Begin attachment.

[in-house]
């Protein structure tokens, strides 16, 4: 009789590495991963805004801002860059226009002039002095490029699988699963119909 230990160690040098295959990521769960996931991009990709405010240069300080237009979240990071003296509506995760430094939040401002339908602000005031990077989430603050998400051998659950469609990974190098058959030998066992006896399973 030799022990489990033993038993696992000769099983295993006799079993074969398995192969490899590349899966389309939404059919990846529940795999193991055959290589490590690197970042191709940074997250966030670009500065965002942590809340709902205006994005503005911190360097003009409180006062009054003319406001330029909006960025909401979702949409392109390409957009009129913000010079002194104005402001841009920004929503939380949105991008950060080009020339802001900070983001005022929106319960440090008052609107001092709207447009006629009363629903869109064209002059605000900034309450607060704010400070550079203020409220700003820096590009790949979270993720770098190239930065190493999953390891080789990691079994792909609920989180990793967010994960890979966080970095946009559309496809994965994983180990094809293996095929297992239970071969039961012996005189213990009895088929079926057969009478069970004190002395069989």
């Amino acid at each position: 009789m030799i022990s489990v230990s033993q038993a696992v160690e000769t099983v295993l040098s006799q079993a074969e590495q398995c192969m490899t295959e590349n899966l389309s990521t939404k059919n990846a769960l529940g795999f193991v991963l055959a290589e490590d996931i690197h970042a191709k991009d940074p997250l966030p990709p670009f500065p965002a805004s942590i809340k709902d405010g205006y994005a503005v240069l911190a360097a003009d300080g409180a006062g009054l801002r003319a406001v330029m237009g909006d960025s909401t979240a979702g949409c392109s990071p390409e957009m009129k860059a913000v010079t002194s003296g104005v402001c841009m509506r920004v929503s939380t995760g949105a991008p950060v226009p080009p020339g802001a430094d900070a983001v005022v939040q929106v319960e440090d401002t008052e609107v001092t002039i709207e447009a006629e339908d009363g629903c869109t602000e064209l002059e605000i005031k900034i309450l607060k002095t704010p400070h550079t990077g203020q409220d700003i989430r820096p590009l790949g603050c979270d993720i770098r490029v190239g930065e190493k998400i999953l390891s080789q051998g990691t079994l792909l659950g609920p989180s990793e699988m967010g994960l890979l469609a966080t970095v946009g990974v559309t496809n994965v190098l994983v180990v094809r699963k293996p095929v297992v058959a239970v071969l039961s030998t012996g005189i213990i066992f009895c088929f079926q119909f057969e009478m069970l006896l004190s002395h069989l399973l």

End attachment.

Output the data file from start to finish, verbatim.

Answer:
[in-house]
């Protein structure tokens, strides 16, 4: 009789590495991963805004801002860059226009002039002095490029699988699963119909 230990160690040098295959990521769960996931991009990709405010240069300080237009979240990071003296509506995760430094939040401002339908602000005031990077989430603050998400051998659950469609990974190098058959030998066992006896399973 030799022990489990033993038993696992000769099983295993006799079993074969398995192969490899590349899966389309939404059919990846529940795999193991055959290589490590690197970042191709940074997250966030670009500065965002942590809340709902205006994005503005911190360097003009409180006062009054003319406001330029909006960025909401979702949409392109390409957009009129913000010079002194104005402001841009920004929503939380949105991008950060080009020339802001900070983001005022929106319960440090008052609107001092709207447009006629009363629903869109064209002059605000900034309450607060704010400070550079203020409220700003820096590009790949979270993720770098190239930065190493999953390891080789990691079994792909609920989180990793967010994960890979966080970095946009559309496809994965994983180990094809293996095929297992239970071969039961012996005189213990009895088929079926057969009478069970004190002395069989």
């Amino acid at each position: 009789m030799i022990s489990v230990s033993q038993a696992v160690e000769t099983v295993l040098s006799q079993a074969e590495q398995c192969m490899t295959e590349n899966l389309s990521t939404k059919n990846a769960l529940g795999f193991v991963l055959a290589e490590d996931i690197h970042a191709k991009d940074p997250l966030p990709p670009f500065p965002a805004s942590i809340k709902d405010g205006y994005a503005v240069l911190a360097a003009d300080g409180a006062g009054l801002r003319a406001v330029m237009g909006d960025s909401t979240a979702g949409c392109s990071p390409e957009m009129k860059a913000v010079t002194s003296g104005v402001c841009m509506r920004v929503s939380t995760g949105a991008p950060v226009p080009p020339g802001a430094d900070a983001v005022v939040q929106v319960e440090d401002t008052e609107v001092t002039i709207e447009a006629e339908d009363g629903c869109t602000e064209l002059e605000i005031k900034i309450l607060k002095t704010p400070h550079t990077g203020q409220d700003i989430r820096p590009l790949g603050c979270d993720i770098r490029v190239g930065e190493k998400i999953l390891s080789q051998g990691t079994l792909l659950g609920p989180s990793e699988m967010g994960l890979l469609a966080t970095v946009g990974v559309t496809n994965v190098l994983v180990v094809r699963k293996p095929v297992v058959a239970v071969l039961s030998t012996g005189i213990i066992f009895c088929f079926q119909f057969e009478m069970l006896l004190s002395h069989l399973l």